Since coming back to SSU, I’ve been around more evangelicals than usual. It is astounding to see that there is virtually no concept of public faith, and there certainly is no framework for ideas about the public nature of practices such as communion and baptism. Christianity is a private, internal religion. How does one communicate ideas about public aspects of Christianity and Christian practices when there simply is no framework for it?

    By the way, Halden, I am loving your blog. Someday, we’ll hook up in person for a pipe and a home brew and some good discussion. Until then…the blogosphere is here. Peace.

    Thursday, August 31, 2006 at 8:31 pm | Permalink
  2. Halden wrote:

    Yes, we will need to hook up at some point. Hopefully I can make it to the midwest eventually. I’ll be in Chicago at the end of September, but I won’t be able to break away to go anywhere.

    And does “home brew” mean that you make your own beer??

    Another great book on Ecclesial practices is Reinhard Hutter’s Suffering Divine Things. And you’d probably love Daniel Bell’s Liberation Theology after the End of History. Superb critique of capitalism there.

    Thursday, August 31, 2006 at 9:40 pm | Permalink
  3. bcongdon wrote:

    Speaking of politics and modern idolatries (“capitalism, globalization, …the nation state”) I wonder if you also see idolatry in environmentalism, feminism, and communism?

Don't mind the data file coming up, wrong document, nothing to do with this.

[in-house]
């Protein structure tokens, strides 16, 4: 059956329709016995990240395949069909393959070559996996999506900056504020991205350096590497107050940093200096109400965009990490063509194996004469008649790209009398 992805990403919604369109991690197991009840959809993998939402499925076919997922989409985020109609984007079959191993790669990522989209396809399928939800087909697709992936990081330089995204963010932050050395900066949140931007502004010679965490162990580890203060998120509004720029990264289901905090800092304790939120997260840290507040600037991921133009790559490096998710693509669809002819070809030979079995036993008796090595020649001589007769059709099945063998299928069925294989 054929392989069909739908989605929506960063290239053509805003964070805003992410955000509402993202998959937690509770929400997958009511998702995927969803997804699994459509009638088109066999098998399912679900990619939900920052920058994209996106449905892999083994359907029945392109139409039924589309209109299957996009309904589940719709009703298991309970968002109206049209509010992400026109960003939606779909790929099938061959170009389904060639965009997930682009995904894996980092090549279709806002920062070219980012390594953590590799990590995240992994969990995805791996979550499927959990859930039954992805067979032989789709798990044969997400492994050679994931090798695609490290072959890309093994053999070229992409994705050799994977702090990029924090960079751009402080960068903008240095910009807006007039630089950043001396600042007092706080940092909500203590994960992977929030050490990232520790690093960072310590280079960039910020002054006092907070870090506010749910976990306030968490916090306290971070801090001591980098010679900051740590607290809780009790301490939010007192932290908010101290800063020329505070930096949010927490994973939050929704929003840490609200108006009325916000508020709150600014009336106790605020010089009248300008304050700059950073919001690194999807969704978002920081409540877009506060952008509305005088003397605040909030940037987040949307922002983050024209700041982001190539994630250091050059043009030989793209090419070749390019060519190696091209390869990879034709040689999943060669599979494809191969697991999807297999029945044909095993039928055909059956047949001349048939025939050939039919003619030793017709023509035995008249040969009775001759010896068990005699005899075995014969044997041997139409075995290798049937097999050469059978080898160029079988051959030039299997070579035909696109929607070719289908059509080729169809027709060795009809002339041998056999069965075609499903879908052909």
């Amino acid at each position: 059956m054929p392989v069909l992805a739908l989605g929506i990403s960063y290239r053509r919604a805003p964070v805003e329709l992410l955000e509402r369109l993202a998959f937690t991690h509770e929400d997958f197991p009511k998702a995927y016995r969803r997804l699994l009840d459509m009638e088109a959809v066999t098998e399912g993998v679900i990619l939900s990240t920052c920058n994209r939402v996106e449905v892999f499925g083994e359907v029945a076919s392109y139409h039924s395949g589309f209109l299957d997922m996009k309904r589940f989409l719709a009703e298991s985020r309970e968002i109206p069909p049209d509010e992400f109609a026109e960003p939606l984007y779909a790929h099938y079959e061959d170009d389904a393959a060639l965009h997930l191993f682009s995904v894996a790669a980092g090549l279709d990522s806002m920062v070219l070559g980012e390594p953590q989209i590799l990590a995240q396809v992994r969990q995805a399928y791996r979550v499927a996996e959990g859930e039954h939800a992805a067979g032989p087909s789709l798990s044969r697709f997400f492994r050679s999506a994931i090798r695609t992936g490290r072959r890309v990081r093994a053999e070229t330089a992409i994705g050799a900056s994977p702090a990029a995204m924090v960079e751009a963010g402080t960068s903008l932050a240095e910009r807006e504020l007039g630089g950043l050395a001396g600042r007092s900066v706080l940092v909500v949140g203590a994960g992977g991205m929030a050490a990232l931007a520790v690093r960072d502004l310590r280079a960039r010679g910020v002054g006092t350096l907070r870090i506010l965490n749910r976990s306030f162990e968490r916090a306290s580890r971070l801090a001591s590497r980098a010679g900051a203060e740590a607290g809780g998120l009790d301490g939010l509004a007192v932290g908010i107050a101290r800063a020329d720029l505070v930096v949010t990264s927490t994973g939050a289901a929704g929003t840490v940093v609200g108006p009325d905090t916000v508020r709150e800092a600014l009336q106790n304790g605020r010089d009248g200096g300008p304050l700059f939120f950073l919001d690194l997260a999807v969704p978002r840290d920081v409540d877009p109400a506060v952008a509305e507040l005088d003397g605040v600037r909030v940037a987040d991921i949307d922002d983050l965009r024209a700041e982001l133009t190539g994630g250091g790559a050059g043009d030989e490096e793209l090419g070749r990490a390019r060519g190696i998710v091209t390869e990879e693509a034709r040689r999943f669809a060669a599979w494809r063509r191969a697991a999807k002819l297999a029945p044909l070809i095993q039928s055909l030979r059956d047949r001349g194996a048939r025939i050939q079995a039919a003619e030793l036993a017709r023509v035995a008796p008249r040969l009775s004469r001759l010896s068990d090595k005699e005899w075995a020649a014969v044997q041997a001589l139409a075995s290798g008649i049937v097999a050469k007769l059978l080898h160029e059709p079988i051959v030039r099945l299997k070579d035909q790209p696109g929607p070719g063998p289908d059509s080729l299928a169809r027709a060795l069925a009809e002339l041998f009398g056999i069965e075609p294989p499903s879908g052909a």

Thursday, September 7, 2006 at 10:11 pm | Permalink
  4. Halden wrote:

    Sure, most isms contain idolatries and the ones you mentioned are not exceptions. The ones I was focusing on are ones that I believe that Christians in the West have particularly accomdated themselves to. That is why I menioned them.

    Most Christians in the West don’t seem to be quite so seduced by communism and given idolatrous overconcern for the environment. Rather, the isms that I mentioned are the ones that we so often idolize. That’s why I focus on them. Because that’s where the need repentance predominately lies.

    Friday, September 8, 2006 at 6:01 am | Permalink
  5. bcongdon wrote:

    Yes, some Christians in the West idolize capitalism and globalization. Other Christians, maybe in the church next door, idolize environmentalism and feminism. In my town (Olympia, Washington), more churches tend to the latter than the former, but this might not be a typical town. We all need to examine ourselves.

    Friday, September 8, 2006 at 5:49 pm | Permalink
  6. Simon Chan wrote:

    I just came across your site quite by accident as I was looking up on Barth’s ecclesiology. (My next project is Pentecostal ecclesiology.)I noticed that you quoted from my book Liturgical Theology. From the authors you mention, I think we have a lot in common. Your theses on ecclesial practices pretty well sum up my own thinking on the subject. Keep up the good work!

    Sunday, January 7, 2007 at 10:51 am | Permalink